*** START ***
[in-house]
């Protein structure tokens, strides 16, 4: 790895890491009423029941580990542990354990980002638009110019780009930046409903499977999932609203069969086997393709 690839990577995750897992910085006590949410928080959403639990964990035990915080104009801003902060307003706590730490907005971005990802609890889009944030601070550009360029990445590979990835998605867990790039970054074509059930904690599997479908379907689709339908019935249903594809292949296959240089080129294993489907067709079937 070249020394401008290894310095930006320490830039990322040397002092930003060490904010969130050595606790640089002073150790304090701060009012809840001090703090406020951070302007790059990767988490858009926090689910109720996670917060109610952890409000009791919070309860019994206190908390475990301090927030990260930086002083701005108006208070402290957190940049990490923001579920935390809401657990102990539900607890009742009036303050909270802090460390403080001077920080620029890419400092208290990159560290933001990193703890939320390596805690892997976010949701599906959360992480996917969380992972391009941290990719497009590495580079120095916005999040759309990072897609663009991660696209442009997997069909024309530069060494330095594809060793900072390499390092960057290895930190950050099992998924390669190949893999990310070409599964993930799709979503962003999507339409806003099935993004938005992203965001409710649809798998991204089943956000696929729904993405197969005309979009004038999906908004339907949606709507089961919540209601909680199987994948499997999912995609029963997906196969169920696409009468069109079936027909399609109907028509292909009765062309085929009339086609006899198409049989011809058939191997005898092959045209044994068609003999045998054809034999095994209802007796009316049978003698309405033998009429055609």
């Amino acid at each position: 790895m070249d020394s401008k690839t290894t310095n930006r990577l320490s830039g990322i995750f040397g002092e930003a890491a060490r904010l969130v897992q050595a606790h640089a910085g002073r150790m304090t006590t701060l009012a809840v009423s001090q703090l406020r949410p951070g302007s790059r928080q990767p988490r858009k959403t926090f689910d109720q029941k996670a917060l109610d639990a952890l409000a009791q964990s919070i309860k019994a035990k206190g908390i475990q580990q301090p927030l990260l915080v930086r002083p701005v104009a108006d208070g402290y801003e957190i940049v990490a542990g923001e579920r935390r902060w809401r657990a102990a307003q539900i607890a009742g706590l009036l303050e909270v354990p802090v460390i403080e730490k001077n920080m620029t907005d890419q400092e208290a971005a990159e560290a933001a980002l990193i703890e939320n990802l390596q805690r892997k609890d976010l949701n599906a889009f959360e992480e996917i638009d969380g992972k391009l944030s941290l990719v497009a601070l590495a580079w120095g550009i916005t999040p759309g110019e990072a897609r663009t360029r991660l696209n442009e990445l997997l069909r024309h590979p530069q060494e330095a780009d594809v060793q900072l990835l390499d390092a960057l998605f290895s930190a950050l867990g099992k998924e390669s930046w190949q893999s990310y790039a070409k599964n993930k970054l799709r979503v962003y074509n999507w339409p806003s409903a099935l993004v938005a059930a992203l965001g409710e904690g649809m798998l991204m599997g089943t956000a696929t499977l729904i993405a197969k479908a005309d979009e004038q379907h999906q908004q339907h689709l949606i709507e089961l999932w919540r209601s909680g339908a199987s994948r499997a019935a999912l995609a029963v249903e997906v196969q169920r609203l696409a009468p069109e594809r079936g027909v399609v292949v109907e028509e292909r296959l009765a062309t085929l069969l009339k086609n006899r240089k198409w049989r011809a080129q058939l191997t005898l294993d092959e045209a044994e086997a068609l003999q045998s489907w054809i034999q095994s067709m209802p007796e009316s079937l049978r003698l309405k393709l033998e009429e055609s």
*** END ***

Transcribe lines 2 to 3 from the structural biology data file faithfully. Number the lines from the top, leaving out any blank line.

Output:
């Protein structure tokens, strides 16, 4: 790895890491009423029941580990542990354990980002638009110019780009930046409903499977999932609203069969086997393709 690839990577995750897992910085006590949410928080959403639990964990035990915080104009801003902060307003706590730490907005971005990802609890889009944030601070550009360029990445590979990835998605867990790039970054074509059930904690599997479908379907689709339908019935249903594809292949296959240089080129294993489907067709079937 070249020394401008290894310095930006320490830039990322040397002092930003060490904010969130050595606790640089002073150790304090701060009012809840001090703090406020951070302007790059990767988490858009926090689910109720996670917060109610952890409000009791919070309860019994206190908390475990301090927030990260930086002083701005108006208070402290957190940049990490923001579920935390809401657990102990539900607890009742009036303050909270802090460390403080001077920080620029890419400092208290990159560290933001990193703890939320390596805690892997976010949701599906959360992480996917969380992972391009941290990719497009590495580079120095916005999040759309990072897609663009991660696209442009997997069909024309530069060494330095594809060793900072390499390092960057290895930190950050099992998924390669190949893999990310070409599964993930799709979503962003999507339409806003099935993004938005992203965001409710649809798998991204089943956000696929729904993405197969005309979009004038999906908004339907949606709507089961919540209601909680199987994948499997999912995609029963997906196969169920696409009468069109079936027909399609109907028509292909009765062309085929009339086609006899198409049989011809058939191997005898092959045209044994068609003999045998054809034999095994209802007796009316049978003698309405033998009429055609």
């Amino acid at each position: 790895m070249d020394s401008k690839t290894t310095n930006r990577l320490s830039g990322i995750f040397g002092e930003a890491a060490r904010l969130v897992q050595a606790h640089a910085g002073r150790m304090t006590t701060l009012a809840v009423s001090q703090l406020r949410p951070g302007s790059r928080q990767p988490r858009k959403t926090f689910d109720q029941k996670a917060l109610d639990a952890l409000a009791q964990s919070i309860k019994a035990k206190g908390i475990q580990q301090p927030l990260l915080v930086r002083p701005v104009a108006d208070g402290y801003e957190i940049v990490a542990g923001e579920r935390r902060w809401r657990a102990a307003q539900i607890a009742g706590l009036l303050e909270v354990p802090v460390i403080e730490k001077n920080m620029t907005d890419q400092e208290a971005a990159e560290a933001a980002l990193i703890e939320n990802l390596q805690r892997k609890d976010l949701n599906a889009f959360e992480e996917i638009d969380g992972k391009l944030s941290l990719v497009a601070l590495a580079w120095g550009i916005t999040p759309g110019e990072a897609r663009t360029r991660l696209n442009e990445l997997l069909r024309h590979p530069q060494e330095a780009d594809v060793q900072l990835l390499d390092a960057l998605f290895s930190a950050l867990g099992k998924e390669s930046w190949q893999s990310y790039a070409k599964n993930k970054l799709r979503v962003y074509n999507w339409p806003s409903a099935l993004v938005a059930a992203l965001g409710e904690g649809m798998l991204m599997g089943t956000a696929t499977l729904i993405a197969k479908a005309d979009e004038q379907h999906q908004q339907h689709l949606i709507e089961l999932w919540r209601s909680g339908a199987s994948r499997a019935a999912l995609a029963v249903e997906v196969q169920r609203l696409a009468p069109e594809r079936g027909v399609v292949v109907e028509e292909r296959l009765a062309t085929l069969l009339k086609n006899r240089k198409w049989r011809a080129q058939l191997t005898l294993d092959e045209a044994e086997a068609l003999q045998s489907w054809i034999q095994s067709m209802p007796e009316s079937l049978r003698l309405k393709l033998e009429e055609s």